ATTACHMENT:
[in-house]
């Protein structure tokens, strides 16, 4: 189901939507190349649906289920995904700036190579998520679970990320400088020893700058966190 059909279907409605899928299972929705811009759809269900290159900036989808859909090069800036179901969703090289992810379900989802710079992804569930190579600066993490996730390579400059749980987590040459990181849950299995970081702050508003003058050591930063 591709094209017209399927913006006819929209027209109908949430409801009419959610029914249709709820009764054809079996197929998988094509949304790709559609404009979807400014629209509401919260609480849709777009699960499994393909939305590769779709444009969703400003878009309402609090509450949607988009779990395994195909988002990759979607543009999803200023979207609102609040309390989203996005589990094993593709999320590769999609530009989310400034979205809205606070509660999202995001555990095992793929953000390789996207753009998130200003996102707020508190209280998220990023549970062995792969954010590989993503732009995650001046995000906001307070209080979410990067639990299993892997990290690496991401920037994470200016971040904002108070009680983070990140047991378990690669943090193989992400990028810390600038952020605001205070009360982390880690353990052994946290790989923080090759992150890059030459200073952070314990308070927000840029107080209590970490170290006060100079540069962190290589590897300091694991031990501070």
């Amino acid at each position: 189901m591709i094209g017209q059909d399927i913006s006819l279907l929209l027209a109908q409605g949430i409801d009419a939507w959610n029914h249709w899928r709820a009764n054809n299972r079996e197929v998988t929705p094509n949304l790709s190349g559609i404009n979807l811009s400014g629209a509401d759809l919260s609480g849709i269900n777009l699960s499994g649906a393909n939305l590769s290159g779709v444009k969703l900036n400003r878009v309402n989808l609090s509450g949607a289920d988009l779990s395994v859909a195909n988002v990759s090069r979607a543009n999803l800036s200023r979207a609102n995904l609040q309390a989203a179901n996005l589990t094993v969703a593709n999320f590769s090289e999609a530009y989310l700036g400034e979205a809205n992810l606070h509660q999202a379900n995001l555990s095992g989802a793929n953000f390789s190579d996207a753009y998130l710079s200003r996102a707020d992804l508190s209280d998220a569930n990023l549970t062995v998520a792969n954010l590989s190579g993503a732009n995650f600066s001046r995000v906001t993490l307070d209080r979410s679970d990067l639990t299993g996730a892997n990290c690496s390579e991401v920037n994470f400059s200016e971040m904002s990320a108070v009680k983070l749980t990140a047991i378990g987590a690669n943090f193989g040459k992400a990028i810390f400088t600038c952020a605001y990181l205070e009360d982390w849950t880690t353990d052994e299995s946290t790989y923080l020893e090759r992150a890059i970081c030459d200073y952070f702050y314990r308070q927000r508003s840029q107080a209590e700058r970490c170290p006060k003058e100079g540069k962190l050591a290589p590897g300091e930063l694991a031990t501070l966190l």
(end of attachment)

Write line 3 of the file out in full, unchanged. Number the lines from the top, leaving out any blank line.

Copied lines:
């Amino acid at each position: 189901m591709i094209g017209q059909d399927i913006s006819l279907l929209l027209a109908q409605g949430i409801d009419a939507w959610n029914h249709w899928r709820a009764n054809n299972r079996e197929v998988t929705p094509n949304l790709s190349g559609i404009n979807l811009s400014g629209a509401d759809l919260s609480g849709i269900n777009l699960s499994g649906a393909n939305l590769s290159g779709v444009k969703l900036n400003r878009v309402n989808l609090s509450g949607a289920d988009l779990s395994v859909a195909n988002v990759s090069r979607a543009n999803l800036s200023r979207a609102n995904l609040q309390a989203a179901n996005l589990t094993v969703a593709n999320f590769s090289e999609a530009y989310l700036g400034e979205a809205n992810l606070h509660q999202a379900n995001l555990s095992g989802a793929n953000f390789s190579d996207a753009y998130l710079s200003r996102a707020d992804l508190s209280d998220a569930n990023l549970t062995v998520a792969n954010l590989s190579g993503a732009n995650f600066s001046r995000v906001t993490l307070d209080r979410s679970d990067l639990t299993g996730a892997n990290c690496s390579e991401v920037n994470f400059s200016e971040m904002s990320a108070v009680k983070l749980t990140a047991i378990g987590a690669n943090f193989g040459k992400a990028i810390f400088t600038c952020a605001y990181l205070e009360d982390w849950t880690t353990d052994e299995s946290t790989y923080l020893e090759r992150a890059i970081c030459d200073y952070f702050y314990r308070q927000r508003s840029q107080a209590e700058r970490c170290p006060k003058e100079g540069k962190l050591a290589p590897g300091e930063l694991a031990t501070l966190l």